The applicant submitted further that the arbitration is supposed to look into the matter of absorption first before any staff establishment process as this could have given more clarity than confusion. If the school currently does not have a post to absorb her into then another option should be explored rather than resorting to the termination of duties. The applicant held the view that the fact that the principal was never called to the arbitration to be afforded an opportunity to state her understanding on the issues of termination and absorption, the contradiction being clear, she would have explained the difference that she must obviously be aware as a leader who is logical. The principal cannot cause confusion at the level of the institution and be left alone without her being cross-examined. The applicant’s final word was that the matter must be reviewed and that proper procedures must be followed in order to get to the bottom of it.
 The respondent submitted in terms of the minimum requirements set out in the Employment of Educators’ Act, 76 of 1998, for the appointment of educators on a permanent basis, an educator should amongst others, have an REQV 13 to qualify for an appointment on a permanent basis. The applicant was in possession of a REQV 12 rendering her under-qualified and providing the basis for which she has been continuously appointed on a fixed period of 3 months subject to the availability of a substantive vacant post. The respondent submitted further that the applicant’s renewal of contract was subject to the approval by the Head of Department and as such, a request for her continued appointment was made as appears on page 23 to 29 of the respondent’s bundle.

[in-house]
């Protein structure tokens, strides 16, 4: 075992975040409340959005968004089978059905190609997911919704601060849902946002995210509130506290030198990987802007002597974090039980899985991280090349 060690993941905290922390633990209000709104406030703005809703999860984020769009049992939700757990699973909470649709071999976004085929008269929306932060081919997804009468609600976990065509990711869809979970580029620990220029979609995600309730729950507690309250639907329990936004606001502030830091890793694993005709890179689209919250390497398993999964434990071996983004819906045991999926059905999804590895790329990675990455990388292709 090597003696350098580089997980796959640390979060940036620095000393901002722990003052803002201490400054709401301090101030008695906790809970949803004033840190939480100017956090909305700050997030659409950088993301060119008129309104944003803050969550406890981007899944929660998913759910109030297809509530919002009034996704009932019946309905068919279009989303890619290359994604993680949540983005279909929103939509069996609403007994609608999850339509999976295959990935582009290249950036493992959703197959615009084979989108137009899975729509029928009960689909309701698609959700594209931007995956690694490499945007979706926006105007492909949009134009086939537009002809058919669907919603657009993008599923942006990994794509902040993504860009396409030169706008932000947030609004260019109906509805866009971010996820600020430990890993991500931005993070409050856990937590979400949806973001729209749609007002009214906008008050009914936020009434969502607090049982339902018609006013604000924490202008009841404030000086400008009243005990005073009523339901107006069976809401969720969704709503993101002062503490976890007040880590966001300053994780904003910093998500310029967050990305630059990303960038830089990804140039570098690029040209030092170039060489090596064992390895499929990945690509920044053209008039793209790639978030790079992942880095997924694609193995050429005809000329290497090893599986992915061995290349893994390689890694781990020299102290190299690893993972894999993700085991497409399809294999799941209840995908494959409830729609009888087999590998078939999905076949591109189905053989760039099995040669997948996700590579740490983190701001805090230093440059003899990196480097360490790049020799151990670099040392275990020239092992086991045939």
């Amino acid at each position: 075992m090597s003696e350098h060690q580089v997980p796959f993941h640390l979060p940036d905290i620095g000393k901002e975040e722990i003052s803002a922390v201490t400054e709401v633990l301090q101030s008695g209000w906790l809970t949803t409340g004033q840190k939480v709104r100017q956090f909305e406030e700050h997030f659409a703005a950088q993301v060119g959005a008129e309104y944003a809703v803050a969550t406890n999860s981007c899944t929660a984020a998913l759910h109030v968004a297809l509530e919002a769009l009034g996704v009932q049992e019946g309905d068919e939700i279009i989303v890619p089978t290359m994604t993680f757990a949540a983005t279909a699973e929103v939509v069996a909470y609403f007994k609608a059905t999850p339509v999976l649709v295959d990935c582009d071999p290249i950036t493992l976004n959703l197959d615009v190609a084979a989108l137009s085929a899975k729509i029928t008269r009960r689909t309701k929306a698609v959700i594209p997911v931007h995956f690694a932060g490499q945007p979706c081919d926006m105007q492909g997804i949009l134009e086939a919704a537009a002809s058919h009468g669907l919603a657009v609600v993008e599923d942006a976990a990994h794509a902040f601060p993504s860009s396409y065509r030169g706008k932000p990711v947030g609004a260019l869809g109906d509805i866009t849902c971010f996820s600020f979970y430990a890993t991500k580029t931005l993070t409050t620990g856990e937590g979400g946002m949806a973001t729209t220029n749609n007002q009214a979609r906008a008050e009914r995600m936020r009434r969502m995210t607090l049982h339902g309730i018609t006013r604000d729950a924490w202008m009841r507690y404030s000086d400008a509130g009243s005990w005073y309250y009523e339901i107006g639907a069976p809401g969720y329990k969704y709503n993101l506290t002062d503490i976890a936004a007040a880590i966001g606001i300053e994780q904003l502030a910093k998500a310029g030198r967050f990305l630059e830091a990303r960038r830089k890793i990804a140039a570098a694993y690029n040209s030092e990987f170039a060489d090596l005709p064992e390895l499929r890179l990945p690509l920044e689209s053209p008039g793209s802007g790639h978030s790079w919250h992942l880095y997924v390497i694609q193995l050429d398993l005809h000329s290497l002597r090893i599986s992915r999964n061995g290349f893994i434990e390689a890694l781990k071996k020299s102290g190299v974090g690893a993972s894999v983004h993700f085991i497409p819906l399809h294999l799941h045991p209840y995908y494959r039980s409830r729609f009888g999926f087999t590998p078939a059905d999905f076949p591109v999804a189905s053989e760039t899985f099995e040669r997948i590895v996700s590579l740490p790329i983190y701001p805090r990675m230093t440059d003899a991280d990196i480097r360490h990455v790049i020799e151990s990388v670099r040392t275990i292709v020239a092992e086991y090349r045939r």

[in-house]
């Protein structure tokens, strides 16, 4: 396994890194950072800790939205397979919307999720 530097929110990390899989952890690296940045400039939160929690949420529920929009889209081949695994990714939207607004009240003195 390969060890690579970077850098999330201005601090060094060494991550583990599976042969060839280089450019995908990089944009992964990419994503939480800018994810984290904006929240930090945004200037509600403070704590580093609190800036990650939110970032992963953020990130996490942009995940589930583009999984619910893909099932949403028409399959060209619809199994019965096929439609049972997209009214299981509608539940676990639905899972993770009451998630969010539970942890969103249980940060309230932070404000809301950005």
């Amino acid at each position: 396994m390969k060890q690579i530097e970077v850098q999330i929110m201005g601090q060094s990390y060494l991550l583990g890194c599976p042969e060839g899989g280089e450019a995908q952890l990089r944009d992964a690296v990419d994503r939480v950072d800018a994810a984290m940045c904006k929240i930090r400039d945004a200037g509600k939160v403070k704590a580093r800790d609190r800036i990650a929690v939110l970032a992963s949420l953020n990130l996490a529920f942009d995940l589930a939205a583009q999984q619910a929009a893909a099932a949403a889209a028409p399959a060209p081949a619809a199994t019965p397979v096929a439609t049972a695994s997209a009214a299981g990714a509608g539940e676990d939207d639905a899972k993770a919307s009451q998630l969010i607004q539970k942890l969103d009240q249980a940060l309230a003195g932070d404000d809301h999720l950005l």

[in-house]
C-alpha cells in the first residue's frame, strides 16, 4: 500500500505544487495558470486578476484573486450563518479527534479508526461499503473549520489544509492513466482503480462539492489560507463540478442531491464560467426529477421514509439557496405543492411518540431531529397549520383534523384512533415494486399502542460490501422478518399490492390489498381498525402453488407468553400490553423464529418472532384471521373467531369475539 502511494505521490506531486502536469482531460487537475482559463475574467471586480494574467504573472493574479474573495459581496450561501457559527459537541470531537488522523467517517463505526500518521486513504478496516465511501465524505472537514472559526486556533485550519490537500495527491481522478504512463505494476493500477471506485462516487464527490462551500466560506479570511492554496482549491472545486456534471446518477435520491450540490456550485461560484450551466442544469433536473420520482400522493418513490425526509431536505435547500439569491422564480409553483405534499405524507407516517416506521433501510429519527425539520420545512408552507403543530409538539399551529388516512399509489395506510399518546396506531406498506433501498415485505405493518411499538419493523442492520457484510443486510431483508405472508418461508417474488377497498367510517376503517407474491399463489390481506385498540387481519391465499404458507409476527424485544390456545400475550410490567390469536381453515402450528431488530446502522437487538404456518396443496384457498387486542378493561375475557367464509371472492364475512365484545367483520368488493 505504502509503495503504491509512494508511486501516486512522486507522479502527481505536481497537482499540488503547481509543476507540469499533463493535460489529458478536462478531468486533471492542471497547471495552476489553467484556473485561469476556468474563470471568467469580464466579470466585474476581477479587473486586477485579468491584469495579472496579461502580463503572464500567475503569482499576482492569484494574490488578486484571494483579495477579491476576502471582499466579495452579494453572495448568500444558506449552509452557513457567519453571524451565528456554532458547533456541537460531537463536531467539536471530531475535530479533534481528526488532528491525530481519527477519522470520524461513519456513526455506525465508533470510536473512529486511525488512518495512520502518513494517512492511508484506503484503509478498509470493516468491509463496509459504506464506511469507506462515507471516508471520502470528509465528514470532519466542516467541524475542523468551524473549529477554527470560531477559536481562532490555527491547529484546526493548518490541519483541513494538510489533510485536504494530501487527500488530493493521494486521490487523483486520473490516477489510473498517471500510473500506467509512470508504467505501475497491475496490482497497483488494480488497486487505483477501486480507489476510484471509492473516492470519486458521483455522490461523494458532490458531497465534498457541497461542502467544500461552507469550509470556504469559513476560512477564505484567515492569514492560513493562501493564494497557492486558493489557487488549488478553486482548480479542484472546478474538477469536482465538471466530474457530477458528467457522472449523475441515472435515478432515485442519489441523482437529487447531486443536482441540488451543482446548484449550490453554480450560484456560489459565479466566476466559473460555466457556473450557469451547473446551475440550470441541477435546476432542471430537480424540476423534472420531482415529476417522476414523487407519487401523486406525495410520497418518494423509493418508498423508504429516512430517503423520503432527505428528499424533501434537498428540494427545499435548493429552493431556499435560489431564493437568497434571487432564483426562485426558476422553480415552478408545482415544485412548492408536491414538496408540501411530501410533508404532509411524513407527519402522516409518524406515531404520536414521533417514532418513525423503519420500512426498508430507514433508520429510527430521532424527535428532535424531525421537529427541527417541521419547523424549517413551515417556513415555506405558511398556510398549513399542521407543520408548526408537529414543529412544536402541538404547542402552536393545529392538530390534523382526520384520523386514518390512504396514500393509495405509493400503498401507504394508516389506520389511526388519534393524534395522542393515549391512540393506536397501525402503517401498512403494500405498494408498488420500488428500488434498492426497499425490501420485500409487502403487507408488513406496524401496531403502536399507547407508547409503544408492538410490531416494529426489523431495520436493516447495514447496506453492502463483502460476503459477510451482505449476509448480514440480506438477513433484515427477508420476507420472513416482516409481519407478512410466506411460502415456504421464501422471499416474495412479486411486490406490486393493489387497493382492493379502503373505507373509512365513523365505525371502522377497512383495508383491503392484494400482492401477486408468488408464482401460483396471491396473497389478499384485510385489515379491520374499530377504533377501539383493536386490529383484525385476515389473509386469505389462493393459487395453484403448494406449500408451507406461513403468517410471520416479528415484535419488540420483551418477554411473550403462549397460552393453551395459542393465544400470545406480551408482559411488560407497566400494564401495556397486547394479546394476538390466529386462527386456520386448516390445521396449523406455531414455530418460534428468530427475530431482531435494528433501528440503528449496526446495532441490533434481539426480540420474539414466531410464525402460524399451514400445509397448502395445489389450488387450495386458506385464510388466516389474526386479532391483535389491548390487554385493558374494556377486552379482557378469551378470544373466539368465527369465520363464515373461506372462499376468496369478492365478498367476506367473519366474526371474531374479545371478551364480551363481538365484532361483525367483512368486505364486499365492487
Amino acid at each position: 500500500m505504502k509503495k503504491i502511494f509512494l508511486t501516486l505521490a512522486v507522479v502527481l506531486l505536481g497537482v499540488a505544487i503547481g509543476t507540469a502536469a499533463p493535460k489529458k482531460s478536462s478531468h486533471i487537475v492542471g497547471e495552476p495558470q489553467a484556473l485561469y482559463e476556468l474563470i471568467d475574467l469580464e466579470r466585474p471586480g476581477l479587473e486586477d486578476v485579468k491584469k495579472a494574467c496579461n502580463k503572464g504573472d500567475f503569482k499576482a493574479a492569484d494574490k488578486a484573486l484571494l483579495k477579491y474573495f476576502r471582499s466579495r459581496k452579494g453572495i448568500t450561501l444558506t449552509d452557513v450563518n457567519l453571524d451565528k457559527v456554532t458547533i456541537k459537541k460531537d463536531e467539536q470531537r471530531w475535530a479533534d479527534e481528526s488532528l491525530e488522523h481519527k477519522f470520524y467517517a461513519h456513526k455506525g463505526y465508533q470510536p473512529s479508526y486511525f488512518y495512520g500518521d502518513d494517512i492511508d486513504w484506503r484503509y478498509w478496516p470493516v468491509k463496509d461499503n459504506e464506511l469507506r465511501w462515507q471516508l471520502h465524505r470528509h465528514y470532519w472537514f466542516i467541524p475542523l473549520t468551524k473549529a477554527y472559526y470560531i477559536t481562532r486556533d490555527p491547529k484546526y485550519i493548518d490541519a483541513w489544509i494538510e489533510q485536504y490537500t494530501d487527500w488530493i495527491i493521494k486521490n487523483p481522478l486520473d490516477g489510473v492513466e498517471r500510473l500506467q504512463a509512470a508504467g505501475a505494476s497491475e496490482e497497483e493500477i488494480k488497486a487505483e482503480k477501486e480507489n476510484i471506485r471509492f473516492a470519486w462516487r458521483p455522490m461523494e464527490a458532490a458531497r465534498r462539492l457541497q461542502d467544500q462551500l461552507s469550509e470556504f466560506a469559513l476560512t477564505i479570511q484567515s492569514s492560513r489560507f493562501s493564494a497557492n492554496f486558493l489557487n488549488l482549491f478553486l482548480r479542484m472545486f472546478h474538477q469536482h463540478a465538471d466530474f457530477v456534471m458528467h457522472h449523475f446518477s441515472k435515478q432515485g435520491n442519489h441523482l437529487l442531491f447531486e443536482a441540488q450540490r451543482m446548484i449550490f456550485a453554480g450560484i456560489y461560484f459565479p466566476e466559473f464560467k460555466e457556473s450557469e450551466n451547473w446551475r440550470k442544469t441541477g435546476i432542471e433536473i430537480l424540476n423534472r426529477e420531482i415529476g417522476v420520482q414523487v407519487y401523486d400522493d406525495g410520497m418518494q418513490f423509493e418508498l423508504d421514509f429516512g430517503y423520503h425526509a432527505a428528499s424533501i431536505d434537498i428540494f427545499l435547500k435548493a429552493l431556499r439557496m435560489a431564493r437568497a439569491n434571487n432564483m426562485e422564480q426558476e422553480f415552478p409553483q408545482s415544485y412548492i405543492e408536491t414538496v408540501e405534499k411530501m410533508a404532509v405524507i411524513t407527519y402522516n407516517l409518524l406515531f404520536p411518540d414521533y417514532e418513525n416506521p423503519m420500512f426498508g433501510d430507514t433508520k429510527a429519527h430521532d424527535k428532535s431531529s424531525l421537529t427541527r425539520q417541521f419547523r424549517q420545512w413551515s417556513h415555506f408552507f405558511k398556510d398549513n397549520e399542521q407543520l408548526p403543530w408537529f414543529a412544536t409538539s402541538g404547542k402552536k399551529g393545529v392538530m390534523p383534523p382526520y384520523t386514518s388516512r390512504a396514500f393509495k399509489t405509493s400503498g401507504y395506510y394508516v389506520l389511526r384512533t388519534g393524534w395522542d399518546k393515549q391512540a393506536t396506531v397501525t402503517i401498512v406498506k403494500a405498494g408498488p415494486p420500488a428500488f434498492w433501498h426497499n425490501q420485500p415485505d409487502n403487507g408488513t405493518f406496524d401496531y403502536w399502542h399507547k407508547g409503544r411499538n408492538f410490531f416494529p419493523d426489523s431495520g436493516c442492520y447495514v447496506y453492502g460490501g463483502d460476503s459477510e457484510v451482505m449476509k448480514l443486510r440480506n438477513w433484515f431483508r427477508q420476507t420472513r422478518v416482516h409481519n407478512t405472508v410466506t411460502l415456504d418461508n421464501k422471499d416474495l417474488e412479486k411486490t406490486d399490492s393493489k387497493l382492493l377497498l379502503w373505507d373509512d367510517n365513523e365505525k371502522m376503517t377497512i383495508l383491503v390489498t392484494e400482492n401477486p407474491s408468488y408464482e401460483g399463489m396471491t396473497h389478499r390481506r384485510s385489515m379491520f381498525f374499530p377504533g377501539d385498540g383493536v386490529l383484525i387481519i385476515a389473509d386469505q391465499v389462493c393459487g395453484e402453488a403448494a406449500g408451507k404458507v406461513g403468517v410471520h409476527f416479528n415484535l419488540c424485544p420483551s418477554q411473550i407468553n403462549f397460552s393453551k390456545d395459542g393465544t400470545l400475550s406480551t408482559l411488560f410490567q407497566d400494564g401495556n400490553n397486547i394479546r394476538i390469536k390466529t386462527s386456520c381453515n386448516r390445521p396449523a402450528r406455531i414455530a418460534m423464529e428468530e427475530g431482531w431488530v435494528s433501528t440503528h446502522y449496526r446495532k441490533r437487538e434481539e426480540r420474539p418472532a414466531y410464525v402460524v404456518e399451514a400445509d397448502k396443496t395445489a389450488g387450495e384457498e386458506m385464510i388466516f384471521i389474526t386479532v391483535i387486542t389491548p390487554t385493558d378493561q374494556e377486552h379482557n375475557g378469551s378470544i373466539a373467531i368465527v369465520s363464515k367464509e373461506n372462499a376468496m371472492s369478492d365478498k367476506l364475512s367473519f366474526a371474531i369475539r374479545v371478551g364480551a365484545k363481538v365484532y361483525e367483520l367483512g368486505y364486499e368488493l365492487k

In terms of Circular 10 of 2014 dealing with the conversion of educators on a temporary to a permanent basis, the Respondent submitted that the post the applicant sought to be appointed into had to be substantively vacant and as a result of the Zimeleni School having lost six educators posts as a result of the post establishment of the previous year and the applicant’s post subsequently ceasing to exist. As such, the respondent argued that the applicant was not entitled to absorption, nor was she dismissed as her fixed term contract came to an end through the effluxion of time as she was aware that it would.
ANALYSIS OF FACTS AND ARGUMENT
 Section 186(1)(b) recognizes as a dismissal an instance where an employee reasonably expected the employer to renew a fixed-term contract of employment on same or similar terms but the employer offered to renew it on less favourable terms, or did not renew it; or where an employee reasonably expected to be retained in employment on an indefinite basis but otherwise on the same or similar terms as the fixed term contract, but the employer offered to retain the employee on less favourable terms, or did not offer to retain the employee.
 In Enforce Security Group v Mwelase and 46 Others the Court affirmed that s186(1) clearly defined instances that bring about the termination of employment which would be regarded as a dismissal. This means that an employment contract can be terminated in a number of ways which do not constitute a dismissal as defined by section 186(1) of the LRA, and one such instance would be a fixed-term contract entered into for a specific period or upon the happening of a particular event. Once the event agreed to between the employer and its employee materializes, there would be no dismissal.